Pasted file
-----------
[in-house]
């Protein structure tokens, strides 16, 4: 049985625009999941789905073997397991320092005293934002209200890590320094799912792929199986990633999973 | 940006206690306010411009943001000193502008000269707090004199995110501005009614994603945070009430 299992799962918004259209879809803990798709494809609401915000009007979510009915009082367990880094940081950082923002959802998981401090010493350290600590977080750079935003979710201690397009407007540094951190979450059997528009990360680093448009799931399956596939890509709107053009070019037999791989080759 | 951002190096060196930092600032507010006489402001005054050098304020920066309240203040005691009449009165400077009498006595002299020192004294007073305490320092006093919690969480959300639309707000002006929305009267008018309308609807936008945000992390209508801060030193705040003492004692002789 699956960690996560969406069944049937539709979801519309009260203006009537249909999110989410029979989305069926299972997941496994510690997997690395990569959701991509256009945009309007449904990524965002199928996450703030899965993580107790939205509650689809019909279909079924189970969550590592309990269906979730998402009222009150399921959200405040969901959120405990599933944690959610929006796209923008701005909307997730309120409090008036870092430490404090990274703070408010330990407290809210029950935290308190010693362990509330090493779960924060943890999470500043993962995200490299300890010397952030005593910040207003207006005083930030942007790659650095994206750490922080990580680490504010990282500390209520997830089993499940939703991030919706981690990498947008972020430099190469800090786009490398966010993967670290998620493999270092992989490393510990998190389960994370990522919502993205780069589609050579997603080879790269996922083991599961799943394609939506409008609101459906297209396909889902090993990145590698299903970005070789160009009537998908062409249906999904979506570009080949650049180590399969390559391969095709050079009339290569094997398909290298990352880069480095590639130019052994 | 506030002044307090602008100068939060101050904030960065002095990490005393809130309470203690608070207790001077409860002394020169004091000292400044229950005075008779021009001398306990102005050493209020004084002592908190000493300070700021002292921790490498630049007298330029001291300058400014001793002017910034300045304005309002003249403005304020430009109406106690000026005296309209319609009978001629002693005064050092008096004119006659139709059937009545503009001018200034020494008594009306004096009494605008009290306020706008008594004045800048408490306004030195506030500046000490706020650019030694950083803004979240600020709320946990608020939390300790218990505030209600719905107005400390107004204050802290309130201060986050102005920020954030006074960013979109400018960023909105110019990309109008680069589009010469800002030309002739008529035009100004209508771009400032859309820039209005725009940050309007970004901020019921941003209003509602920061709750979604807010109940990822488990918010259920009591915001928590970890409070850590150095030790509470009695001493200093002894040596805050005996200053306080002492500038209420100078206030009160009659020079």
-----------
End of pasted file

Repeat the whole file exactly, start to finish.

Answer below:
[in-house]
């Protein structure tokens, strides 16, 4: 049985625009999941789905073997397991320092005293934002209200890590320094799912792929199986990633999973 | 940006206690306010411009943001000193502008000269707090004199995110501005009614994603945070009430 299992799962918004259209879809803990798709494809609401915000009007979510009915009082367990880094940081950082923002959802998981401090010493350290600590977080750079935003979710201690397009407007540094951190979450059997528009990360680093448009799931399956596939890509709107053009070019037999791989080759 | 951002190096060196930092600032507010006489402001005054050098304020920066309240203040005691009449009165400077009498006595002299020192004294007073305490320092006093919690969480959300639309707000002006929305009267008018309308609807936008945000992390209508801060030193705040003492004692002789 699956960690996560969406069944049937539709979801519309009260203006009537249909999110989410029979989305069926299972997941496994510690997997690395990569959701991509256009945009309007449904990524965002199928996450703030899965993580107790939205509650689809019909279909079924189970969550590592309990269906979730998402009222009150399921959200405040969901959120405990599933944690959610929006796209923008701005909307997730309120409090008036870092430490404090990274703070408010330990407290809210029950935290308190010693362990509330090493779960924060943890999470500043993962995200490299300890010397952030005593910040207003207006005083930030942007790659650095994206750490922080990580680490504010990282500390209520997830089993499940939703991030919706981690990498947008972020430099190469800090786009490398966010993967670290998620493999270092992989490393510990998190389960994370990522919502993205780069589609050579997603080879790269996922083991599961799943394609939506409008609101459906297209396909889902090993990145590698299903970005070789160009009537998908062409249906999904979506570009080949650049180590399969390559391969095709050079009339290569094997398909290298990352880069480095590639130019052994 | 506030002044307090602008100068939060101050904030960065002095990490005393809130309470203690608070207790001077409860002394020169004091000292400044229950005075008779021009001398306990102005050493209020004084002592908190000493300070700021002292921790490498630049007298330029001291300058400014001793002017910034300045304005309002003249403005304020430009109406106690000026005296309209319609009978001629002693005064050092008096004119006659139709059937009545503009001018200034020494008594009306004096009494605008009290306020706008008594004045800048408490306004030195506030500046000490706020650019030694950083803004979240600020709320946990608020939390300790218990505030209600719905107005400390107004204050802290309130201060986050102005920020954030006074960013979109400018960023909105110019990309109008680069589009010469800002030309002739008529035009100004209508771009400032859309820039209005725009940050309007970004901020019921941003209003509602920061709750979604807010109940990822488990918010259920009591915001928590970890409070850590150095030790509470009695001493200093002894040596805050005996200053306080002492500038209420100078206030009160009659020079």